Of all the topics this column has returned to, I wish that anti-alcohol rhetoric wasn’t the most frequent. But it remains one of the most threatening issues the wine trade is facing, and the one which our industry seems to find most challenging to counter effectively.
As usual, the beginning of the year heralded articles across mainstream media promoting dry January. This typifies the general prevailing sentiment regarding alcohol; the assumption goes that every citizen should be concerned about their alcohol intake and the potential harm it might cause.
In such conversations, wine is no different to any other alcohol – indeed it is often characterised as the drink that surreptitiously invades the kitchens of the middle classes to harm those who are least expecting it.
The first point to make in this argument is that the putative facts behind any claims relating to alcohol consumption – whether for or against – are, sadly, becoming irrelevant. There are so many studies offering evidence that alcohol consumption can be either good or bad for personal health or the economy or the moral fibre of the nation that each side could endlessly bark statistics at each other and make no meaningful progress. Which is exactly what often happens.
For example, the BBC website ran a front-page article in which ‘experts said’ that abstaining from alcohol would allow you to lose weight, stop snoring, feel more energetic, improve your skin, save money and reduce erectile dysfunction. Whereas Decanter.com have a piece written by a liver doctor stating that there’s no scientific basis to believe that abstention is beneficial.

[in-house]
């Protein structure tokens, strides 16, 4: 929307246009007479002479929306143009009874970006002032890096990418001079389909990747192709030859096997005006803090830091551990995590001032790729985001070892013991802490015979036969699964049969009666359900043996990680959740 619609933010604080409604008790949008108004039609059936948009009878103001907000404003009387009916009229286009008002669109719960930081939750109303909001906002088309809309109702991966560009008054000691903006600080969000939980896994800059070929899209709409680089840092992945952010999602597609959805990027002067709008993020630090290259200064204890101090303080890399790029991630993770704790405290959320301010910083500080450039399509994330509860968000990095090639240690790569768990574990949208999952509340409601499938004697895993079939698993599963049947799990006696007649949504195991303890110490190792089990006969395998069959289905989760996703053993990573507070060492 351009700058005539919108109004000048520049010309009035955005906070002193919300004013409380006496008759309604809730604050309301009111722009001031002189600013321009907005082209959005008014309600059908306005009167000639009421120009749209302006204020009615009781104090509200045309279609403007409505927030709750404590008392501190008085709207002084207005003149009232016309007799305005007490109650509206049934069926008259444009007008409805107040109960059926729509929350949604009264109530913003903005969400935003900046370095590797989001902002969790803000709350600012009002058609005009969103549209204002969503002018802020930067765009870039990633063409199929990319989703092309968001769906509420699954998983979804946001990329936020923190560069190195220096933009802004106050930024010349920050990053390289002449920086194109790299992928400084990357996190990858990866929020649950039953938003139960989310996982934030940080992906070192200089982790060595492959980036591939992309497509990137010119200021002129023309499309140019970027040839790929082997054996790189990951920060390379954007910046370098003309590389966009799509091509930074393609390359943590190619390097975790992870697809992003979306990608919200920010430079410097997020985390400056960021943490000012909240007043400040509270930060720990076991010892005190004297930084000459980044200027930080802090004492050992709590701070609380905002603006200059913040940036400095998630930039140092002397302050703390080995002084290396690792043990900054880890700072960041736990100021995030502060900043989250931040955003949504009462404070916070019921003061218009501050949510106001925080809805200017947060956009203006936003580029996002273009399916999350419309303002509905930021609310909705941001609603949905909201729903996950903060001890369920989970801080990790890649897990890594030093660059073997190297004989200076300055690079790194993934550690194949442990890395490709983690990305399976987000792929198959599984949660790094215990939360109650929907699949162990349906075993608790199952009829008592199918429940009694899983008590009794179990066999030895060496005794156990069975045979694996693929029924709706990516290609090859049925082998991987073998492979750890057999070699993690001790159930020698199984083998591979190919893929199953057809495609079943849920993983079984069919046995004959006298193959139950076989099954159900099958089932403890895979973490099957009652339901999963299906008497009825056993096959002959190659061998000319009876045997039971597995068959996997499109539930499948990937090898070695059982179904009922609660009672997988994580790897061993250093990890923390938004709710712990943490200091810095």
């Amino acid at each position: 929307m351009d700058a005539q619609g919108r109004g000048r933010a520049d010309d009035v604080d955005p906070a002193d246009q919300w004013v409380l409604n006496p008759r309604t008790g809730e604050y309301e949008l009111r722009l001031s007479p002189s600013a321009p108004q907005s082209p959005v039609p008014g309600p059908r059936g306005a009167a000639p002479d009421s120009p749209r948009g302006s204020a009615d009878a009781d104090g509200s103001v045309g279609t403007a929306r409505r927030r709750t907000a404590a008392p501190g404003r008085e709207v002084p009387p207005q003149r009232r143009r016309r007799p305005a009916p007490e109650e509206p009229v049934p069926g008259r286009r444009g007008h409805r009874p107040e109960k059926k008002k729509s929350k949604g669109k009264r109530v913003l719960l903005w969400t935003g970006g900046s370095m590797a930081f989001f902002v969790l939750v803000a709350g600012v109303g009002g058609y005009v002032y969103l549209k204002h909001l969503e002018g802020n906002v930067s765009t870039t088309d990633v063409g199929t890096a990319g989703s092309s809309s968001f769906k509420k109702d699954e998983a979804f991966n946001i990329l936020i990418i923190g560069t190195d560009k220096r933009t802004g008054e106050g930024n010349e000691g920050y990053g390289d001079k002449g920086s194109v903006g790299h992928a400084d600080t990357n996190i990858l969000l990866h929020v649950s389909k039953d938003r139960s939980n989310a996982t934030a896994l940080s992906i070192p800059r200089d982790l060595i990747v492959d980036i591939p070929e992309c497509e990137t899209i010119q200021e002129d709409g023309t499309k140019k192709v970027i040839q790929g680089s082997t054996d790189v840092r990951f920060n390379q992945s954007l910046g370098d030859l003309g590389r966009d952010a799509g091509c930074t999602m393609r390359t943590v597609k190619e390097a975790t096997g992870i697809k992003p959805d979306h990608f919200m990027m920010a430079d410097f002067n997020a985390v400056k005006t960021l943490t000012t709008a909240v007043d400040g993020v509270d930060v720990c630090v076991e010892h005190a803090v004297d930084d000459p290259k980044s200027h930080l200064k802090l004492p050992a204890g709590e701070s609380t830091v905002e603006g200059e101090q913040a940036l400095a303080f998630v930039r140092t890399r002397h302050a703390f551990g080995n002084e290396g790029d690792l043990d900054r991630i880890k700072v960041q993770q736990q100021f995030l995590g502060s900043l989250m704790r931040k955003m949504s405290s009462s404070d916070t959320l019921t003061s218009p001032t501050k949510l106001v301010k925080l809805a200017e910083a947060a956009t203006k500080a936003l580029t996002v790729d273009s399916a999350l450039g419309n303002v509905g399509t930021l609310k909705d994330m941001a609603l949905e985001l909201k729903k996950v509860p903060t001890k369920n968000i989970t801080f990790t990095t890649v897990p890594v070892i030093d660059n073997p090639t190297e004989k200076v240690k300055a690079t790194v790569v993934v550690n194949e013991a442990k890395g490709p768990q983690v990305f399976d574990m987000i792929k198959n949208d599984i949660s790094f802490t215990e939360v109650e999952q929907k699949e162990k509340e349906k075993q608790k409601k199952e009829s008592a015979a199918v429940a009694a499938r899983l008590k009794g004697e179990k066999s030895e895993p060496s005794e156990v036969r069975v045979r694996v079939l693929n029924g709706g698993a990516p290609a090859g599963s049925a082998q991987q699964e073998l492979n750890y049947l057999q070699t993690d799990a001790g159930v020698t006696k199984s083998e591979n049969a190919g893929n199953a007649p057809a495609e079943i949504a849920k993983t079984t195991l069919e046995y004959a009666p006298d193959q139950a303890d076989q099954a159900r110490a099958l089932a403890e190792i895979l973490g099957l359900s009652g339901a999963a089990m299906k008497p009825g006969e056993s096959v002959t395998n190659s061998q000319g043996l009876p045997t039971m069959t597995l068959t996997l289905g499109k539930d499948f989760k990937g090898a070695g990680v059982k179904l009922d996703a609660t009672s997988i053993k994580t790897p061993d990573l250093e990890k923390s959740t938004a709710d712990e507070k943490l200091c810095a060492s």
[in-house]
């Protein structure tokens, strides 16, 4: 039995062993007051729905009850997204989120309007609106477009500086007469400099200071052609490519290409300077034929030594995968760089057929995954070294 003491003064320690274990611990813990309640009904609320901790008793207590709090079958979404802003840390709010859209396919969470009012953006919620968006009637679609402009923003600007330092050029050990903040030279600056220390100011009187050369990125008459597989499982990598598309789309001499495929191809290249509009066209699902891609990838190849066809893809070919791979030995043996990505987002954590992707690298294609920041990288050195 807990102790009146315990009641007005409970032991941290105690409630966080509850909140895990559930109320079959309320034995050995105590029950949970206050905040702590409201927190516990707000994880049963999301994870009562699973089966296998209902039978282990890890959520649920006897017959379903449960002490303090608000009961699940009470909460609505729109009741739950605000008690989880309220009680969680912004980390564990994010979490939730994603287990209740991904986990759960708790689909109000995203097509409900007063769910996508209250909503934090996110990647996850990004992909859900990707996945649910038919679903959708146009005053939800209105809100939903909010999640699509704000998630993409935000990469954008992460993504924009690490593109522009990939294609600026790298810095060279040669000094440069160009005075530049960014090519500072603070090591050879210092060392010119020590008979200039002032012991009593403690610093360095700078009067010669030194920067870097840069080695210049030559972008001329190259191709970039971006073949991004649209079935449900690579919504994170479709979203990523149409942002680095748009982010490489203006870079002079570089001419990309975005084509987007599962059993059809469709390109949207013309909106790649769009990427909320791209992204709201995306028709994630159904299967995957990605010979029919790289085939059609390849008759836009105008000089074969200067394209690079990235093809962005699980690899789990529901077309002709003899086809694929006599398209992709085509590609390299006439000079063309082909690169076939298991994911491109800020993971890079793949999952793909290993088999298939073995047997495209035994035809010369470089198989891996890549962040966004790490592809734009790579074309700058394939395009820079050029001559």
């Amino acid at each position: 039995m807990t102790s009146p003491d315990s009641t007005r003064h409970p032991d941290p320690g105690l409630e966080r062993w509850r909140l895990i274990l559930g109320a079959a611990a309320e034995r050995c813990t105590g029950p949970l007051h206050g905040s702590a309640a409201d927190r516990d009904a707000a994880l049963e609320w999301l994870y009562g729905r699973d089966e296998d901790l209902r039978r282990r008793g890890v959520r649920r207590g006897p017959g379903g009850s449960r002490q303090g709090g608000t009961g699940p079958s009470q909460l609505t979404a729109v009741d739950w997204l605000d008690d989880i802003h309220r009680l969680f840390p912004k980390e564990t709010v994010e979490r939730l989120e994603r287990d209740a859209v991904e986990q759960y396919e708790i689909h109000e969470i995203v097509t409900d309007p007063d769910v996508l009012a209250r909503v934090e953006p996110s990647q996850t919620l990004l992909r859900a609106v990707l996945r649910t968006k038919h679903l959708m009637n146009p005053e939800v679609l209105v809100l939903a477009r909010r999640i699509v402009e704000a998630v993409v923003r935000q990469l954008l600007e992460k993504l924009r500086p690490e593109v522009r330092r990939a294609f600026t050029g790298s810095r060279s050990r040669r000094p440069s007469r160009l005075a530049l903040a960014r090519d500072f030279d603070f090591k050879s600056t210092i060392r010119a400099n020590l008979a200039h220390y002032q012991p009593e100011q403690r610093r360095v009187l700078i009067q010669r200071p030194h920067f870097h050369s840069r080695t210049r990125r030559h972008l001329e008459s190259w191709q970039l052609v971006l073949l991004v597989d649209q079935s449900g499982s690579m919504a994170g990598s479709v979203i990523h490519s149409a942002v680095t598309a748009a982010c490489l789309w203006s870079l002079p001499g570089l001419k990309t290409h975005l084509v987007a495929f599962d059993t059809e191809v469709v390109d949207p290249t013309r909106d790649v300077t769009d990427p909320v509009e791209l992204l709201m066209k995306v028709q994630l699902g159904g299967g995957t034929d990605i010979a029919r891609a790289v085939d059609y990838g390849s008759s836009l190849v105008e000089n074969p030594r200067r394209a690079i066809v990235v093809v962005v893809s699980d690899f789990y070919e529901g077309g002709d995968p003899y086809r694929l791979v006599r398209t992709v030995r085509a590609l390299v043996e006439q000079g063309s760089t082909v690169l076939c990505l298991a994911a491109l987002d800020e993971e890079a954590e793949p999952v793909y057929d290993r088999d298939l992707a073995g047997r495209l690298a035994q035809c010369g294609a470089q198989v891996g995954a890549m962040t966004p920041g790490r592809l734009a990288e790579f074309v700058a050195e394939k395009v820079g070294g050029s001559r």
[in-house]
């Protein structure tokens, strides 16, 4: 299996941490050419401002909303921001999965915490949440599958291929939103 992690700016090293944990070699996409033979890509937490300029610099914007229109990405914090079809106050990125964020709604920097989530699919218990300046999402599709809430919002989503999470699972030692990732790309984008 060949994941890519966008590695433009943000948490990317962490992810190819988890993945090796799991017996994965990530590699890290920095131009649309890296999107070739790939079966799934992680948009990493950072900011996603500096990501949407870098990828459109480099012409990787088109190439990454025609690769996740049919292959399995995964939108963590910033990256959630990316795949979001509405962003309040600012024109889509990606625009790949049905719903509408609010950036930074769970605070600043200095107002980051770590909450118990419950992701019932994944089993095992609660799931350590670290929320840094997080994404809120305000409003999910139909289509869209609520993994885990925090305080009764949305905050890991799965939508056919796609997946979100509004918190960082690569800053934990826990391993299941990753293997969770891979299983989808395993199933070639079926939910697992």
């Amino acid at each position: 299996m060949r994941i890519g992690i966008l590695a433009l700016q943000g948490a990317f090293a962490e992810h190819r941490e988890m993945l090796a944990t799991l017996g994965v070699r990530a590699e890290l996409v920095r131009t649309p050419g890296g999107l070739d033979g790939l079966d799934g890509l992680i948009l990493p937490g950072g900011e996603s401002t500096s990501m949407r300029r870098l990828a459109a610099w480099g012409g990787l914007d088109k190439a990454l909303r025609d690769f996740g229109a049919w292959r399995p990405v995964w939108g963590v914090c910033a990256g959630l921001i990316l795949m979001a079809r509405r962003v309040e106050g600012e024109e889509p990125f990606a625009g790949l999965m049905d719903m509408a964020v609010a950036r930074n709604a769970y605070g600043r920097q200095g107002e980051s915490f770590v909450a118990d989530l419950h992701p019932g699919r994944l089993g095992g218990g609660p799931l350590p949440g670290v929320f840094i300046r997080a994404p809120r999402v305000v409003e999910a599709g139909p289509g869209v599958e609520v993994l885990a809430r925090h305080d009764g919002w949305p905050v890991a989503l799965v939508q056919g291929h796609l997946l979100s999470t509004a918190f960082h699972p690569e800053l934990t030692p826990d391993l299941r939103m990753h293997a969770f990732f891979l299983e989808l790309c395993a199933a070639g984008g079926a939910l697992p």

With such irreconcilable rhetoric, it hardly matters if one is ‘more correct’ than the other; what matters is what becomes most widely perceived to be correct. And the current advantage seems to be with the anti-alcohol campaigners.
Many of our industry bodies are working hard to put forward arguments defending the virtues of sensible alcohol consumption. The problem is that alcohol has become so demonized that making a defence of it gets harder and harder.
We need to appreciate that this issue affects everyone who works with wine, from CEOs to part-time sales assistants. All of us have an individual responsibility to understand what’s involved, and to reassure those who campaign against alcohol that we sympathise with their concerns – and for good reason. (Some initiatives along these lines already exist: one recent example was the in-store Drinkaware campaign encouraging supermarket shoppers to think about their drinking habits).
If we accept the basis of the objections against alcohol – that its abuse can have a negative impact on personal health, with consequent ramifications for wider society, especially on healthcare and policing – and also agree that we need to work with those who want to reduce it, then we have a better chance of protecting and preserving all the things that we value about wine.
Opposing anti-alcohol campaigners isn’t working. The advantage of a collaborative approach is that it encourages concessions on both sides, allowing the wine trade a stronger voice in negotiating how alcohol is viewed by society.